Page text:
Tegh -- "Without a Plow, What Would the World Be?"
|April 7, 2006
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Yerevan, Armenia — On a cool, early spring morning in Tegh, a village near Goris in southern Armenia, agronomist Vaghinak Kamrastyan held one of many tree cuttings and carefully trimmed its root system, then moved on to the next. A strong wind stirred, typical for the time of the year. “These trees are a new variety of apple, just now being tried in Armenia,” Kamrastyan said. “I’ll plant them in the garden next to my house in Oshakan, so I can watch their progress more closely.”
Kamrastyan and fellow-agronomist Gagik Mkrtchyan, who work for the California-based Armenian Technology Group (ATG), gathered the cuttings and left for a field near Tegh. There, they would plant small experimental plots of several varieties of chickpeas, lentils, and peas, as part of a new program initiated by ATG. “I have worked for ATG since 1994,” Kamrastyan said. “Back then, we introduced new varieties of wheat, barley, and alfalfa to Armenian farmers at a time when those being planted had become several years removed from the Mother Seed, and were infected. Now, over 10 years later, we are continuing what we started during those difficult years.”
Upon reaching the field, Kamrastyan began preparing the soil with a rake for the experimental planting, smoothing the ground and then forming small banks around each individual plot. Mkrtchyan brought the first variety of chickpeas to plant, offered by Garnik Petrosyan of the Armenian Agriculture Ministry. “When Garnik found out what we were doing, he said he had several varieties of chickpeas and sunflower seeds for us to plant, so the ministry would know what varieties had a future in Armenia,” Kamrastyan said. “ATG has always maintained good working relations with the ministry, and other organizations, over the years.”
Kamrastyan and Mkrtchyan, along with area farmers Samuel Davtyan and Rubik Sardaryan, set the planter at the proper seeding rate. Mkrtchyan filled the planter with “Evans” chickpeas. As the men worked, several women cleared an area of Davtyan’s nursery where fruit trees would be planted. Beyond the nursery, a small gorge separates Tegh from the village of Khundzoresk. To the east, overlooking newly sprouted wheat fields and rolling hills, is the town of Lachin. “It is important to keep these border areas strong,” Kamrastyan said. “At ATG, we concentrate our efforts on border regions. In the end, the nation’s security depends on the strength of these regions.”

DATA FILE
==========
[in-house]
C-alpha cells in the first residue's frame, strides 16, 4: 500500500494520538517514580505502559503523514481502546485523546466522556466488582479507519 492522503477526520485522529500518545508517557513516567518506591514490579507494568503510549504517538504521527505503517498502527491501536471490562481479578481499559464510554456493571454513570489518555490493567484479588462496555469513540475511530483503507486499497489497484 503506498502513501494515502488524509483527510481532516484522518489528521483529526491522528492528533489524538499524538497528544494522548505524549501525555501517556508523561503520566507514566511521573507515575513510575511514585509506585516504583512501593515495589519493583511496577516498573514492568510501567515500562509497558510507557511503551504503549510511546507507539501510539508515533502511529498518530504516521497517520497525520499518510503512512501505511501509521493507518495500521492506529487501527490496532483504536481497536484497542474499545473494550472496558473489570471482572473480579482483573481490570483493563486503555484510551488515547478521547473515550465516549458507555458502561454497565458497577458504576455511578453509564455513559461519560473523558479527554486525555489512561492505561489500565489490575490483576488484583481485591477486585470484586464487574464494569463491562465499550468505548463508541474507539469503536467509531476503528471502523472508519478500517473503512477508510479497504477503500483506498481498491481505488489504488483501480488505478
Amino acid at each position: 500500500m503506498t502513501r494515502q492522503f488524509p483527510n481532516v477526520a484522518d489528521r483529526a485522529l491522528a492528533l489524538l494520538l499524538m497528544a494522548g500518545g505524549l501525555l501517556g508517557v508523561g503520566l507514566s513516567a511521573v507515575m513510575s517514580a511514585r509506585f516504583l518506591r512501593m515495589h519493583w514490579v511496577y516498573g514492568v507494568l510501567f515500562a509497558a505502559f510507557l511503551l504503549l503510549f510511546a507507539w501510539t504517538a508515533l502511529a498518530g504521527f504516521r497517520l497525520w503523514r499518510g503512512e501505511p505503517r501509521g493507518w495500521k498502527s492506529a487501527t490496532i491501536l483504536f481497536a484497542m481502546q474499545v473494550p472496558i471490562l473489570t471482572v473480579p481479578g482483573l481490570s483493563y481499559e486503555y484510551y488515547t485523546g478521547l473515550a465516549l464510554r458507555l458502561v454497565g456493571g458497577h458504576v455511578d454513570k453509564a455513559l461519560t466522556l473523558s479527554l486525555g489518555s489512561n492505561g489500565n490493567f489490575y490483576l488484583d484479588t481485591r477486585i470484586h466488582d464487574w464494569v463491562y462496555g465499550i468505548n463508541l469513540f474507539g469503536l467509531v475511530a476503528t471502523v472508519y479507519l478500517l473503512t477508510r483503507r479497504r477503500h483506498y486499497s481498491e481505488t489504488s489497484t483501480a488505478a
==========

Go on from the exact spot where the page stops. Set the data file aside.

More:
Since 2004, Kamrastyan has worked for the ATG-created Seed Producers Support Association (SPSA), for which Mkrtchyan serves as executive director. The agency strives to strengthen Armenia’s agricultural base by providing access to the best varieties of wheat and barley, experimenting with new varieties while guaranteeing farmers access to high quality seed.
“This program is a natural continuation of ATG’s Wheat Seed Project, which we launched in 1994,” Kamrastyan explained. “In the past two years, we have formed a network of farmers across the country, who provide land for seed multiplication and offer good seed to farmers at a fair price. We continually strive to provide the best varieties, setting up experimental plots in each of Armenia’s varied climates and landscapes. We even plant at altitudes over 2,000 meters, and have found varieties successful at that altitude.
“Our work is very precise,” he continued. “We keep records of every variety, at each experimental plot, and offer this information to our farmers, who can then choose the variety suited to their region. I personally keep track of our transactions with individual farmers and village organizations. Before working for ATG, I was the government’s chief agronomist for the region around Ashtarak. Besides taking care of area agriculture, we did accounting and bookkeeping for the ministry. Now, this experience is helping us maintain the highest professional standards for SPSA.”
Call of the blood
Storm clouds gathered above the hilly fields surrounding Tegh. The men rushed to plant the last two plots of lentils and peas. Kamrastyan checked the soil moisture as he raked the ground. “Conditions are perfect after last week’s rain,” he said. “Now, if rain comes, the seeds will sprout well, and we’ll be able to see which varieties have a future here.”
Kamrastyan walked behind the planter towards the end of the small plot. “We will come back to Tegh later this spring to check the plots,” he said. “This is an important project. Farmers and ministry officials are watching. Even President Kocharian knows about what we are doing, and has talked about how Armenian agriculture could benefit.
“ATG was among the first organizations from outside the country to start programs for our farmers,” he said. “Working for ATG, I have made friends all over the republic. Together, we work the land, for the good of the country. My own ancestors were farmers, going back over 200 years. They planted vineyards in Oshakan that are still known by their last name. A tie to the past is important to me, as it is to all Armenians. I want to start my own vineyard in Oshakan. I can’t picture the world without farming, without watching things grow. I have no patience for people who don’t take their work seriously, and who don’t work honestly.
“I love my country, and its traditions. I love my village, and the street leading to our house. I love my family. And, I love my work. Without a plow, what would the world be?”
For more information about how you can help Armenia’s farmers, contact the ATG office at (559) 224-1000 or by e-mail (email@example.com). Tax-deductible donations can be sent to ATG; 1300 E. Shaw, Suite 149; P.O.Box 5969; Fresno, CA 93755-5969.